Evaluating the Federal Reserve's Control Proposal
On April 23, 2019, the Board of Governors of the Federal Reserve System (“Federal Reserve” or the “Fed”) issued proposed amendments to its regulations governing when a company is deemed to exercise “control” over another (“Proposal”).
The Proposal has significant implications for investments by and in banking organizations. In particular, the Proposal largely focuses on clarifying when one company would be deemed to exert a “controlling influence” over another under the Bank Holding Company Act of 1956, as amended (12 U.S.C. § 1841, et seq.). This test is frequently the crux of many control determinations issued by the Federal Reserve.
Three Control Tests. Under the Federal Reserve’s “control” tests, an entity is deemed to control a company when (1) such entity holds 25% or more of a class of voting securities of a company, or (2) such entity controls the election of a majority of a company’s board of directors. A third test provides that an entity directly or indirectly controls a company if the entity exercises a “controlling influence” over the management or policies of such company. While the first two prongs are straightforward, the third “controlling influence” prong typically entails a multi-factor review and analysis by the Fed.
Controlling Influence Test. In evaluating whether an entity exercises a “controlling influence” over another, the Federal Reserve considers regulatory precedent, policy guidance and other unpublished internal Fed practices. Specifically, the Fed’s review weighs an entity’s board representation at the target company, board roles held (e.g., chairman of the board), business relationships, overlapping or shared officers and directors, contractual restrictions on a target’s operations, and total investment equity held (“Control Criteria”). The Proposal would codify the Fed’s practices in evaluating Control Criteria to provide investors with greater certainty in expanding their rights and business relationships while being deemed noncontrolling.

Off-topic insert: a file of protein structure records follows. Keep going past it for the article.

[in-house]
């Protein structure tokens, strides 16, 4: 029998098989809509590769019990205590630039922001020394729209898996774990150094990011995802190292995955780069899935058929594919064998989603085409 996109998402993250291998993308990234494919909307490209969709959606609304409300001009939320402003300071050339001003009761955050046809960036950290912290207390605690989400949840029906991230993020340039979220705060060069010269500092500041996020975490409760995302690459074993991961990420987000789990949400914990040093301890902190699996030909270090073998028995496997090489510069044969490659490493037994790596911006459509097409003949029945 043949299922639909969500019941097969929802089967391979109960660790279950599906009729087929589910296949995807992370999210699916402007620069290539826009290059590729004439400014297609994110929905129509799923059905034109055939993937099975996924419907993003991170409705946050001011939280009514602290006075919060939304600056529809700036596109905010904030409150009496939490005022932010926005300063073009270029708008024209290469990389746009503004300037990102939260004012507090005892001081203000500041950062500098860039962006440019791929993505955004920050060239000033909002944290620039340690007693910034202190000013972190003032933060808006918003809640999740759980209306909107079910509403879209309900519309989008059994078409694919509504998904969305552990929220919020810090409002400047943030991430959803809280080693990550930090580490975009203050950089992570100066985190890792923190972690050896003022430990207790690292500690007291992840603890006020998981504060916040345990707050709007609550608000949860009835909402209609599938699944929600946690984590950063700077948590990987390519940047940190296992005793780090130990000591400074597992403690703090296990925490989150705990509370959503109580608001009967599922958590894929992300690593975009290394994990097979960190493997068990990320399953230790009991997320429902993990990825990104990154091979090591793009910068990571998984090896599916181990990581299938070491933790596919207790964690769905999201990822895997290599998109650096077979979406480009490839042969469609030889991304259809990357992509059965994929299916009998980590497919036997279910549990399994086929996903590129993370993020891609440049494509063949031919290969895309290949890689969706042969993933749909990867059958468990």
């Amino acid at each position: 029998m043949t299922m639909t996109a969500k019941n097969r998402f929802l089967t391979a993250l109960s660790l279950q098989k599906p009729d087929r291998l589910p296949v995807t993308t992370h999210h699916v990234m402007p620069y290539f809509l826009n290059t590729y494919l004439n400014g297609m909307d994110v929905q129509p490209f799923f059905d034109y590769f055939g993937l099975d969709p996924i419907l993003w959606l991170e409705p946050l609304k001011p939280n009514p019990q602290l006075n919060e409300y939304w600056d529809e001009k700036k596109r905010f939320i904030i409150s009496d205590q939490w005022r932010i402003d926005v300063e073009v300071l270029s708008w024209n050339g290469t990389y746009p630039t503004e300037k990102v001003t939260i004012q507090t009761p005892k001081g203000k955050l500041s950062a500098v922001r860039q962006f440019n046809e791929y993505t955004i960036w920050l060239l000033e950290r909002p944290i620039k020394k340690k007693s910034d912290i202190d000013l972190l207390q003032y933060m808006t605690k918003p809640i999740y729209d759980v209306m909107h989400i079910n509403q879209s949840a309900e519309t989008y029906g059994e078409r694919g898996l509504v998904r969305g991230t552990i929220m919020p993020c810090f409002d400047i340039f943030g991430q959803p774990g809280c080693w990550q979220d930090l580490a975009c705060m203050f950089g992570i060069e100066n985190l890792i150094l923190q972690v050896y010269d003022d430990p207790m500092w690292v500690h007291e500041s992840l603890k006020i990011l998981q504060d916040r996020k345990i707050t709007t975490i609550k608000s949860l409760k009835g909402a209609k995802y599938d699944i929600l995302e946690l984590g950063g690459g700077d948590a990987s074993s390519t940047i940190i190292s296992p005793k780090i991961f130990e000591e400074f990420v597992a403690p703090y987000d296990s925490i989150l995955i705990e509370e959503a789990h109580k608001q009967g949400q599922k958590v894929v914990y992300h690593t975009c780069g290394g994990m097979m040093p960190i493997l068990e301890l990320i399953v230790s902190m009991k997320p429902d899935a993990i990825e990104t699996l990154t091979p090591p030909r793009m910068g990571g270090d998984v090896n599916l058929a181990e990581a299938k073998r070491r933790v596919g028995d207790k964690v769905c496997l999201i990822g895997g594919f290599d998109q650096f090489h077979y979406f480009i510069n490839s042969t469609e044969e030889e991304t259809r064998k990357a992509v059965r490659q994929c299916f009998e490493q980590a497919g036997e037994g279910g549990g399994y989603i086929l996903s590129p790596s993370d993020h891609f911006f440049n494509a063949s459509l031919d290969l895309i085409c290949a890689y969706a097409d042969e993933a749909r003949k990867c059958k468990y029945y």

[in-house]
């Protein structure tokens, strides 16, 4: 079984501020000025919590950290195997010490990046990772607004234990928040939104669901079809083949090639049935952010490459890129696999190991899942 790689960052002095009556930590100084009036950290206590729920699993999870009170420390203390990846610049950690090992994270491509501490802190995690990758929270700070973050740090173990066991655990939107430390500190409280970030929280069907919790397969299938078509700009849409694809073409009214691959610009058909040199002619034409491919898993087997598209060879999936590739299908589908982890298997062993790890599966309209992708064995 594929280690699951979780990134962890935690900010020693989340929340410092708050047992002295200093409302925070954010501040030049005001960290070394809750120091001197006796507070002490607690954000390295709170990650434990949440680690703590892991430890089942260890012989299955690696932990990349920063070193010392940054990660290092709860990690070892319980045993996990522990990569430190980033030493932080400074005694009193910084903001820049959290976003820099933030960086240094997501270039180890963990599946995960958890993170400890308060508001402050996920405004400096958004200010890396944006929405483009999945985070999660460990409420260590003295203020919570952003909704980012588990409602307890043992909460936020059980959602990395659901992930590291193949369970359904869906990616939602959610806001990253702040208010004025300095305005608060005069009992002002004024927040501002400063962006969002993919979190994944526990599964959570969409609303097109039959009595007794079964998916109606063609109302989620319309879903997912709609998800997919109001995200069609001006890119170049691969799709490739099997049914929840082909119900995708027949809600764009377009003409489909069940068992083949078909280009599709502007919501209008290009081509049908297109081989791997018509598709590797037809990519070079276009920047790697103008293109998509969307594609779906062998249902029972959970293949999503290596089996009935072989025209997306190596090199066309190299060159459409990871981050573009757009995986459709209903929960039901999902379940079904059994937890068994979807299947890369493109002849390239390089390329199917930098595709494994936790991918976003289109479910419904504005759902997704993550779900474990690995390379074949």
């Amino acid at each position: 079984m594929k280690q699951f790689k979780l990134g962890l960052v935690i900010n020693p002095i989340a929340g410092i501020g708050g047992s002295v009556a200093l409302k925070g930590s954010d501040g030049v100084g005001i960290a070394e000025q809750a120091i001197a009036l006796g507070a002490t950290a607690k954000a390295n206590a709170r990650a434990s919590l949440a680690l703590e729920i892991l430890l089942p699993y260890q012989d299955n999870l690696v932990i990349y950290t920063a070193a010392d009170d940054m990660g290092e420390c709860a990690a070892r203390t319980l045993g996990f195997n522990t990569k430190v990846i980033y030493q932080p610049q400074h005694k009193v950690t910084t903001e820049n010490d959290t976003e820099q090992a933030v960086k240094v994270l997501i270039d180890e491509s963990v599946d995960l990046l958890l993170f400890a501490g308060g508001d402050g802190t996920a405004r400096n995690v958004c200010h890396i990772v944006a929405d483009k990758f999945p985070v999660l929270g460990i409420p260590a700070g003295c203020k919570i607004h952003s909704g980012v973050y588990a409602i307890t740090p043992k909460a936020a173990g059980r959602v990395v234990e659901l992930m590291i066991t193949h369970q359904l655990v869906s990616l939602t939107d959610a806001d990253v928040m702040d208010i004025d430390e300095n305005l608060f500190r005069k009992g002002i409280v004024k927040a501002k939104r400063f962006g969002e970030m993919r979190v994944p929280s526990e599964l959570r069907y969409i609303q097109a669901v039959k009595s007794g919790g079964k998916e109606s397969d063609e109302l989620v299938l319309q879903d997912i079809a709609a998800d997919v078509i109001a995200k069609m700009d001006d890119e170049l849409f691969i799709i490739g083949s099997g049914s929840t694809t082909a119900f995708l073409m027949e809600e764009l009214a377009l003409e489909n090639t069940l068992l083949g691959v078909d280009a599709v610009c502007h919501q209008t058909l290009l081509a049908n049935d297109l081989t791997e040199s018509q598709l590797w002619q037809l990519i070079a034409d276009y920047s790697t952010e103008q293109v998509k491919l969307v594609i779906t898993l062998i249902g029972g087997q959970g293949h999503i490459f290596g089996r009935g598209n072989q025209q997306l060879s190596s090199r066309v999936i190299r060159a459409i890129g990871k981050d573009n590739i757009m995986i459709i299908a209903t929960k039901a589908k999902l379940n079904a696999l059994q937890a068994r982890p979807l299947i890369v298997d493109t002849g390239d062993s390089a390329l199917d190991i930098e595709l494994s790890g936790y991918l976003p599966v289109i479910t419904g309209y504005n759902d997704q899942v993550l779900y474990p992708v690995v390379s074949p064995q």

Bank Holding Company Implications. Under U.S. banking law, an entity that controls a banking organization is required to register with the Federal Reserve as a “bank holding company” or “BHC.” As a registered BHC, such holding company is subject to comprehensive supervision, regulation, capital requirements, activities and investment restrictions, among other things. Moreover, entities “controlled” by a BHC are subject to the legal and regulatory restrictions applicable to the BHC banking organization itself (e.g., activities and investment restrictions, etc.).
Fintech Benefits. The Proposal, while largely consistent with the Fed’s current framework, makes several revisions that may prompt banks to make greater investments in fintech firms. These include targeted adjustments to expand ownership thresholds, and a new rebuttable presumption of noncontrol that presumes an entity does not control another where such entity controls less than 10% of every class of voting securities (such threshold was previously 5%) and such entity is not otherwise “exercising control” under other presumptions.
Divestiture. The Proposal also relaxes requirements for divestiture of control to provide investors with greater flexibility. Current requirements specify that an investor must divest to hold less than 5% of voting shares to terminate a control relationship. Under the Proposal, however, an investor no longer maintains “control” if such investor:
Owns less than 15% of voting securities, or
Holds between 15% and 25% of voting securities and remained at such level during the two preceding years.
This revised approach provides investors with greater flexibility in exiting positions and allows investors to terminate control while retaining more than 5% of voting securities.
The following chart outlines distinctions between the Federal Reserve’s current practices and the Proposal with respect to the Fed’s “controlling influence” test.